At my local train station on my way to work each morning, a large poster greets me advertising holiday in Egypt. Promoting the ancient town of Luxor it boasts "Egypt ... where it all begins". While this current set of revolutions across the Middle East began in Tunisia, it is in the most populous Arab nation that the future of the region will be set.

Like everyone else, I've been watching the ongoing events in Egypt with a mixture of wonder and uncertainty; to see a genuine people's uprising/revolution (delete where appropriate) rock the middle east and topple a long-standing "strong man" has been genuinely awe-inspiring. The fear comes from that uncertain future that now beckons for Egypt, one full of great opportunity and hope but also a series of concerns.

Hosni Mubarak made a disastrous fumble last week when he made a big speech and then essentially said very little (other than repeating the ill-judged idea that he could somehow cling on to power until September), and ultimately failed to inspire confidence from the protestors in the street or those in the military who truly held the power behind his throne. A true revolution, sparked following the self-imolation of a young man who had lost any hope for the pursuit of his own happiness, saw the end of Mubarak's 30 year rule in an uprising after only 18 days (and one day after he'd announced earlier he would stay on until September).

Mubarak had long held himself as a war hero, particularly from his military exploits against Israel in the 70s, though he is also noted for having ensured modern peace between Egypt and Israel as well as holding a powerbase that had ensured some stability in the region. However, his long financial support from the Americans ensured that the USA was wrong-footed when it came to an uprising demanding an end to autocracy and for a new democratic future in Egypt. Obama's administration visibly stumbled in the early days of the uprising making vague statements about ensuring a smooth transition but unwilling to completely drop the man that they had long supported. The old notion of "he's a bastard, but he's our bastard" once seemed to be the overriding position, but this is now being replaced with encouraging noises about freedom and democracy.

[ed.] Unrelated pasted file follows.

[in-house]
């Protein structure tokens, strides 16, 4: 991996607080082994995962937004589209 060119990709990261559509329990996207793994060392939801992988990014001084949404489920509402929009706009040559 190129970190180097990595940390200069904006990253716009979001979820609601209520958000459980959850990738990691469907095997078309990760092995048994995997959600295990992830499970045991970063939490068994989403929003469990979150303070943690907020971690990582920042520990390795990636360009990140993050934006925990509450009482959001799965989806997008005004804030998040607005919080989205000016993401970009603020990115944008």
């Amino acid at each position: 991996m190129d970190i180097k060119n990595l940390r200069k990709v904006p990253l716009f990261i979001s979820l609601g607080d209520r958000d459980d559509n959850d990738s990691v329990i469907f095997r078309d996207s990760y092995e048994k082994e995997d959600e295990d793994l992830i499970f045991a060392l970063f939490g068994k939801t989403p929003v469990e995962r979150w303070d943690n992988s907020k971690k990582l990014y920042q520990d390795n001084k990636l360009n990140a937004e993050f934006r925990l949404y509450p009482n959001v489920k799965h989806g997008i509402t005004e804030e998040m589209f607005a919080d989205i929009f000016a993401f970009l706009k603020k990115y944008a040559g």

For a long period, I had assumed that Mubarak would hold onto power using any number of ruthless tricks and so the announcement of his resignation on Friday was one that was met with a mixture of relief, surprise and unbelief; could he really be going? The Egyptian Military has largely played its cards right in this affair with many younger soldiers actively supporting the uprising, and the annoucement today of broad consultation on a new constitution and free elections in six months has been reassuring.

However, the future of the new Egypt rests with both the military and the protestors. While we have seen essentially a military coup the initial appearance is that of a holding period before a more representative government is formed. The protestors themselves form a wide base of the local demographics, crossing age and religious groupings; one of the moving images from last Sunday was when the Christian minority held a mass in Tahrir square (now the centre of this revolution) and were protected by the other protestors including both Muslim and Secular supporters.

One of the most powerful groups within the protestors is the Muslim Brotherhood, a group with a long complicated and controversial history that had been banned under Mubarak's regime. An Islamist group with political goals and methods, they have declared that they would not stand a presidential candidate in the elections announced for later this year, but for many in other parts of the region there is a fear of another 1979 Iranian revolution. They will be an important element for the future of Egypt, but they must also be keenly aware that the military will be watching to intervene if their interests are undermined.

In terms of this year's revolutions, Egypt may not be where it all began but it will have an important impact on the future of the region.